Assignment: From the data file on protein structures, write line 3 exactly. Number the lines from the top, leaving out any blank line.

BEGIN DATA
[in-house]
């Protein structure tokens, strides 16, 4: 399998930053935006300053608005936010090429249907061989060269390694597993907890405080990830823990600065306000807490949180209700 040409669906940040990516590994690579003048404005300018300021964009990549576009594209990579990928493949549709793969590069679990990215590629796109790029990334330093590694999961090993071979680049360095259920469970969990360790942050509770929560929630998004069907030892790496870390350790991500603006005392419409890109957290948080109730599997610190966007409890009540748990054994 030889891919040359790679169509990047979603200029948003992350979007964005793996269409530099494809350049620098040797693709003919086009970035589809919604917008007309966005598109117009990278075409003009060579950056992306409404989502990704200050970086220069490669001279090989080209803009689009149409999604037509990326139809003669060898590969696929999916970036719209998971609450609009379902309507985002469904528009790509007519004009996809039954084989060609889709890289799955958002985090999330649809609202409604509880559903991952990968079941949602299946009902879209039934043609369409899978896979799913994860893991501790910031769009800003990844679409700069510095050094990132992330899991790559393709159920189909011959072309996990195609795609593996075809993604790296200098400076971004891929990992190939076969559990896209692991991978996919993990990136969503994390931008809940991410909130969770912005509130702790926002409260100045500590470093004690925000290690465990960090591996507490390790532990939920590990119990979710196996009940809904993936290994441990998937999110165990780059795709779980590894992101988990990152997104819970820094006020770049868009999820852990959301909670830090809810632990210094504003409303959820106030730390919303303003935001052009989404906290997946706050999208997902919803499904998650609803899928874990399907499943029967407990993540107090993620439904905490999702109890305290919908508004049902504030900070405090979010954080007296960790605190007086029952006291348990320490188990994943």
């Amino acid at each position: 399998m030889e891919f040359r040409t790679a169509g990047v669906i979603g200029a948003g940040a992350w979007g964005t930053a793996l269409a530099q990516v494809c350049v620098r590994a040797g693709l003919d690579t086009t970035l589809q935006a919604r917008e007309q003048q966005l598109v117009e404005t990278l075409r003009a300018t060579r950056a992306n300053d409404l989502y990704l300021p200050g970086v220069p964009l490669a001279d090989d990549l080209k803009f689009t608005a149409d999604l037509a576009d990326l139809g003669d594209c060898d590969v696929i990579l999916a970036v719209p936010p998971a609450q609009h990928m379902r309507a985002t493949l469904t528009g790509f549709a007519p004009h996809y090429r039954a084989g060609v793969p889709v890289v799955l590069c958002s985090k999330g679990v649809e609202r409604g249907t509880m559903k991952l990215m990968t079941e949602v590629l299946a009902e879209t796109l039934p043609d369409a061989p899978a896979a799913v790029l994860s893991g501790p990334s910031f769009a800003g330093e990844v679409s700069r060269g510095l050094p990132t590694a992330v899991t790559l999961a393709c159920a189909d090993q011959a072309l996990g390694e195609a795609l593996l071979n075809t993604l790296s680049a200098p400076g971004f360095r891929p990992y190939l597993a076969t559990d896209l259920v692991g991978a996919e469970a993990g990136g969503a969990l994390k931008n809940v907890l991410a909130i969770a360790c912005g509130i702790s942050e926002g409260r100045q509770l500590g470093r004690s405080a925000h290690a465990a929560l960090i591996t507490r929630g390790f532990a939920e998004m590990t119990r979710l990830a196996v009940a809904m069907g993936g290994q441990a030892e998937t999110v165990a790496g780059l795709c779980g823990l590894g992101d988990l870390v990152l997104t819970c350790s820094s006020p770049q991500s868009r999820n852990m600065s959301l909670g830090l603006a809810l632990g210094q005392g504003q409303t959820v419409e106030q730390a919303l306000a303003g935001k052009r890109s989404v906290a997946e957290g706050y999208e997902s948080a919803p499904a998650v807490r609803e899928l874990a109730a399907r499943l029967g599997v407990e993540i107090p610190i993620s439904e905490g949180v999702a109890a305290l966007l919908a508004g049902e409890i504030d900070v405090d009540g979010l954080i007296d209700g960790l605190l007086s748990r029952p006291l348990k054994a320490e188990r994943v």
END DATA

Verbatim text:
């Amino acid at each position: 399998m030889e891919f040359r040409t790679a169509g990047v669906i979603g200029a948003g940040a992350w979007g964005t930053a793996l269409a530099q990516v494809c350049v620098r590994a040797g693709l003919d690579t086009t970035l589809q935006a919604r917008e007309q003048q966005l598109v117009e404005t990278l075409r003009a300018t060579r950056a992306n300053d409404l989502y990704l300021p200050g970086v220069p964009l490669a001279d090989d990549l080209k803009f689009t608005a149409d999604l037509a576009d990326l139809g003669d594209c060898d590969v696929i990579l999916a970036v719209p936010p998971a609450q609009h990928m379902r309507a985002t493949l469904t528009g790509f549709a007519p004009h996809y090429r039954a084989g060609v793969p889709v890289v799955l590069c958002s985090k999330g679990v649809e609202r409604g249907t509880m559903k991952l990215m990968t079941e949602v590629l299946a009902e879209t796109l039934p043609d369409a061989p899978a896979a799913v790029l994860s893991g501790p990334s910031f769009a800003g330093e990844v679409s700069r060269g510095l050094p990132t590694a992330v899991t790559l999961a393709c159920a189909d090993q011959a072309l996990g390694e195609a795609l593996l071979n075809t993604l790296s680049a200098p400076g971004f360095r891929p990992y190939l597993a076969t559990d896209l259920v692991g991978a996919e469970a993990g990136g969503a969990l994390k931008n809940v907890l991410a909130i969770a360790c912005g509130i702790s942050e926002g409260r100045q509770l500590g470093r004690s405080a925000h290690a465990a929560l960090i591996t507490r929630g390790f532990a939920e998004m590990t119990r979710l990830a196996v009940a809904m069907g993936g290994q441990a030892e998937t999110v165990a790496g780059l795709c779980g823990l590894g992101d988990l870390v990152l997104t819970c350790s820094s006020p770049q991500s868009r999820n852990m600065s959301l909670g830090l603006a809810l632990g210094q005392g504003q409303t959820v419409e106030q730390a919303l306000a303003g935001k052009r890109s989404v906290a997946e957290g706050y999208e997902s948080a919803p499904a998650v807490r609803e899928l874990a109730a399907r499943l029967g599997v407990e993540i107090p610190i993620s439904e905490g949180v999702a109890a305290l966007l919908a508004g049902e409890i504030d900070v405090d009540g979010l954080i007296d209700g960790l605190l007086s748990r029952p006291l348990k054994a320490e188990r994943v």